Drive on Sand Tracks With 4WD
In sand tracks, you can switch to four-wheel drive mode. If you do not engage the system it may be difficult to wade through the sand and you’ll be stuck. When sand is loose, the traction from the four-wheel drive will make it move easier and it is completely safe.
While you are on the sand, it is necessary to use the momentum to push the vehicle through the soft and deep sand. Also, scan the other surfaces in front for changes in sizes and shapes of a sand dune. It is also important to make sure the tire pressures are properly deflated while driving on soft sand with 4WD mode. It should be the first thing you do before even engaging four-wheel drive.
Once the 4WD is engaged, stick to the speed that’s allowed. Read this to learn how fast you can go while in 4WD.
When Not to Engage Four Wheel Drive Mode
It has been established that you cannot engage your 4WD on high traction areas such as tarmac, cement, and concrete. This is not recommended because if you engage the four-wheel-drive mode on high-traction surfaces, your drivetrain will bind. You need to be cautious to avoid this from happening. Check the driving surfaces to know when it is safe to engage the system.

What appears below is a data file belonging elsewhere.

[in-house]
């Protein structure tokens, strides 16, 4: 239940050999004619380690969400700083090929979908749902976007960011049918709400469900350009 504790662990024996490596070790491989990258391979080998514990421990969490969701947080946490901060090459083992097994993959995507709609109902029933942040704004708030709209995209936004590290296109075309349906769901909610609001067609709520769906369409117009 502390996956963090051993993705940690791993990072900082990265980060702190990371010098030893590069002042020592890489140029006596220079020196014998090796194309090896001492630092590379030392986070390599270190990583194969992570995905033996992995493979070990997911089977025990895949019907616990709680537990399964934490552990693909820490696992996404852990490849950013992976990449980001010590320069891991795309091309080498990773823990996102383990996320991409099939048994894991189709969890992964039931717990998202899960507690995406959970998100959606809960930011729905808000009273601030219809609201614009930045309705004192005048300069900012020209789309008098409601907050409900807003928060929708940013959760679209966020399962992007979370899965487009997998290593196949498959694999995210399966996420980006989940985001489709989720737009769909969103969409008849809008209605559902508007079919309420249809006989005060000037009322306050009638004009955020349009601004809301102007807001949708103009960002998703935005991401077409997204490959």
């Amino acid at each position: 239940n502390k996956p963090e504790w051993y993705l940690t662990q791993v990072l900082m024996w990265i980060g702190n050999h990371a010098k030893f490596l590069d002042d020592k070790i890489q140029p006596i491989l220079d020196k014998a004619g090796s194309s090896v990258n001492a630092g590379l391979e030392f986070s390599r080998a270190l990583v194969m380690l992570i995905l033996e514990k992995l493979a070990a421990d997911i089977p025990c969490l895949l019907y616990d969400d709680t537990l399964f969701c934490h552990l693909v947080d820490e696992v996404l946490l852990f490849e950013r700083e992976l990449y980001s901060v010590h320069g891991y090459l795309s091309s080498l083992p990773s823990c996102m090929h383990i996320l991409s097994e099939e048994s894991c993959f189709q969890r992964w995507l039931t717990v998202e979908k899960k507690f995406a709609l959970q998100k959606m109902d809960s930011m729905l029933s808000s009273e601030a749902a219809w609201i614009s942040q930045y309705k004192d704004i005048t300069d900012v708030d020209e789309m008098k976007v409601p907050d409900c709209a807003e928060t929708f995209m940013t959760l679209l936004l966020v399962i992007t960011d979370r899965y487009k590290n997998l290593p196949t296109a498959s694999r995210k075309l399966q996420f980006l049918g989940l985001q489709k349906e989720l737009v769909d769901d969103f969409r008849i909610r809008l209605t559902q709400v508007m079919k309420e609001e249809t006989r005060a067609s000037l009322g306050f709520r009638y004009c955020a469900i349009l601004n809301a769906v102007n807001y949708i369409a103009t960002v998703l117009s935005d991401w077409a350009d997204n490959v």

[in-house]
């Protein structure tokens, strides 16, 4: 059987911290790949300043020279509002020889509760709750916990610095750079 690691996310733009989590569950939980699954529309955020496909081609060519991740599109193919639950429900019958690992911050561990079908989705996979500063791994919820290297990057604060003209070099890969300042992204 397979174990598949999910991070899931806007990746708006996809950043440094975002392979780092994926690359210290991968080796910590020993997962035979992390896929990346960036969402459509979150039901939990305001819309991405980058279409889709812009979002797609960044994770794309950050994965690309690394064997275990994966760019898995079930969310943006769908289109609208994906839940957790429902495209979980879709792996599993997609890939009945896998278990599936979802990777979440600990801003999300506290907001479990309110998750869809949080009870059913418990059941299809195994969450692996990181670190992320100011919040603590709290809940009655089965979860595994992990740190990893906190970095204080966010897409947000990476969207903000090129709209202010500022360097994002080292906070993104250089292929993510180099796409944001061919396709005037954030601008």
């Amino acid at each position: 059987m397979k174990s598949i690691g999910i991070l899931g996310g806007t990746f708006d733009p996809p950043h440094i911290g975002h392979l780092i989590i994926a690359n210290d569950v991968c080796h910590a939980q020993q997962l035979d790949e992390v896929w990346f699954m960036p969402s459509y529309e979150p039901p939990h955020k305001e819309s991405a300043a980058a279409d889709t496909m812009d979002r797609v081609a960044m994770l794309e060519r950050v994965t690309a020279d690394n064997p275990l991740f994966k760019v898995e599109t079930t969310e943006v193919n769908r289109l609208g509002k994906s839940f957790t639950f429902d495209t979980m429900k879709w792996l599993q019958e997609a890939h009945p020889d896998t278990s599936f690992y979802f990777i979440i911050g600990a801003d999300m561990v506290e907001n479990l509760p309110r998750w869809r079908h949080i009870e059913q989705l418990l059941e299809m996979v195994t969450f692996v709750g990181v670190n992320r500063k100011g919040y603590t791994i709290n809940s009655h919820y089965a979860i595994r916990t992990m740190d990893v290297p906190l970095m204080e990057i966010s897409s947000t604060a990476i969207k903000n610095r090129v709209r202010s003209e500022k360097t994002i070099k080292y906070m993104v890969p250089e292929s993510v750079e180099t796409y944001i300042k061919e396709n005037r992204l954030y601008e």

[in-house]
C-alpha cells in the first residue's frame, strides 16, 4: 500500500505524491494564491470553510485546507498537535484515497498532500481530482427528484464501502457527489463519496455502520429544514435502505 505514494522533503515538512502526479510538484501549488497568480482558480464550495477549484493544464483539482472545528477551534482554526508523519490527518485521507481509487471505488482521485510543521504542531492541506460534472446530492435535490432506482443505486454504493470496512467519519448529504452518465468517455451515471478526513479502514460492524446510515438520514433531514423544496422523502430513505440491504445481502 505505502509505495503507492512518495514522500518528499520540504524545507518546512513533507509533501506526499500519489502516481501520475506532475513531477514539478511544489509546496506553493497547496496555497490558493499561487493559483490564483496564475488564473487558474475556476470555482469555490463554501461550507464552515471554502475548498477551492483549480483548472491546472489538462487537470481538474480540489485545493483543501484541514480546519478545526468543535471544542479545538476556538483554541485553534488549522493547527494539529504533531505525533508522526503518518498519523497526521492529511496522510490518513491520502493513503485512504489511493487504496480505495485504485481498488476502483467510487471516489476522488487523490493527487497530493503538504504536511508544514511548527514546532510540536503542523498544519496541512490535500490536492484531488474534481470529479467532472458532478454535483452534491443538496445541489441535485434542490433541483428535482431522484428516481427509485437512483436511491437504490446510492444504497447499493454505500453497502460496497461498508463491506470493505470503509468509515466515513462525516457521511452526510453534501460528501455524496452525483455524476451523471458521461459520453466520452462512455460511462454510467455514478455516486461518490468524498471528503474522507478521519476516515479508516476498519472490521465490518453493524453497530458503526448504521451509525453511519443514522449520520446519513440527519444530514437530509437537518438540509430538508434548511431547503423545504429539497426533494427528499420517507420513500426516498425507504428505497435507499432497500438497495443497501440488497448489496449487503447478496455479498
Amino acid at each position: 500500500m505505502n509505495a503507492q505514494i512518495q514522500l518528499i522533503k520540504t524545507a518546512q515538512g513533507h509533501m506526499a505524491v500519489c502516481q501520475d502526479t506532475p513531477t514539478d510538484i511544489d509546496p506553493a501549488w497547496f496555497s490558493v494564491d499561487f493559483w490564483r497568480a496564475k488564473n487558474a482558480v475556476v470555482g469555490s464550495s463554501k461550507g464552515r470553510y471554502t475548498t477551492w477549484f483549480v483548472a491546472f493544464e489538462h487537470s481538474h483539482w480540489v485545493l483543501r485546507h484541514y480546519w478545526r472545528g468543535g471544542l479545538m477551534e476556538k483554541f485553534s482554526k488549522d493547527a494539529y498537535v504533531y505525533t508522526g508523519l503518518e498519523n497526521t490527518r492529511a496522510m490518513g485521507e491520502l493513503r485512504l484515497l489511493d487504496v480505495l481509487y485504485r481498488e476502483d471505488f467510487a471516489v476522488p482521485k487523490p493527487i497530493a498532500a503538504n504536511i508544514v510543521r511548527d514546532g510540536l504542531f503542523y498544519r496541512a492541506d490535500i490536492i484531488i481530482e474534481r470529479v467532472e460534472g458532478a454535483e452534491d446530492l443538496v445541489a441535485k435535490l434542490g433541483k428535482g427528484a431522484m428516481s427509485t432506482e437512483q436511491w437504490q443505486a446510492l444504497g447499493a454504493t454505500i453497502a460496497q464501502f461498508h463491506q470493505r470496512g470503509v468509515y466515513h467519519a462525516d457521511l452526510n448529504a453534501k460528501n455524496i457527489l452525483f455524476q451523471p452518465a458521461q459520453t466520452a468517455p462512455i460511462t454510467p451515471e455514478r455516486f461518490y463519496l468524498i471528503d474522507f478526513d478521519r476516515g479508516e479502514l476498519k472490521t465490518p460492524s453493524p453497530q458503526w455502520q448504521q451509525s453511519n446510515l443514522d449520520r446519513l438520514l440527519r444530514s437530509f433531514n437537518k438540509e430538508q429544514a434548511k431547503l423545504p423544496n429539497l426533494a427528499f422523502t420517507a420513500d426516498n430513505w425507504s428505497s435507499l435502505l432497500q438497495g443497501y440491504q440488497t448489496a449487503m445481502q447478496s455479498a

Another thing to avoid is locking the decanter differential. When you lock the center differential in a permanent four-wheel-drive vehicle on high traction surfaces, the effect will be similar to engaging 4H on non-permanent 4WD.
Where the surface is safe and not slippery, you could damage your gearbox components and drivetrain. It is ideal to check the instruction manual from the vehicle manufacturer. This way, you could be certain of the best way to engage the 4WD system.
While driving, you should not switch to 4Lo from 4Hi. This is not advised and you may find it written in the owner’s manual. Switching to 4Lo from 4Hi while you are in motion is not ideal because the “Lo” stands for low ratios in the vehicle’s gearbox. This means a short ratio for low speed and it is not built to be turned on while driving at over 10mph.
It is possible to switch while driving over the speed limit and the result will likely be a violent reaction from the vehicle. This could not only damage the drivetrain components, but it can cause serious injury for the driver and passengers.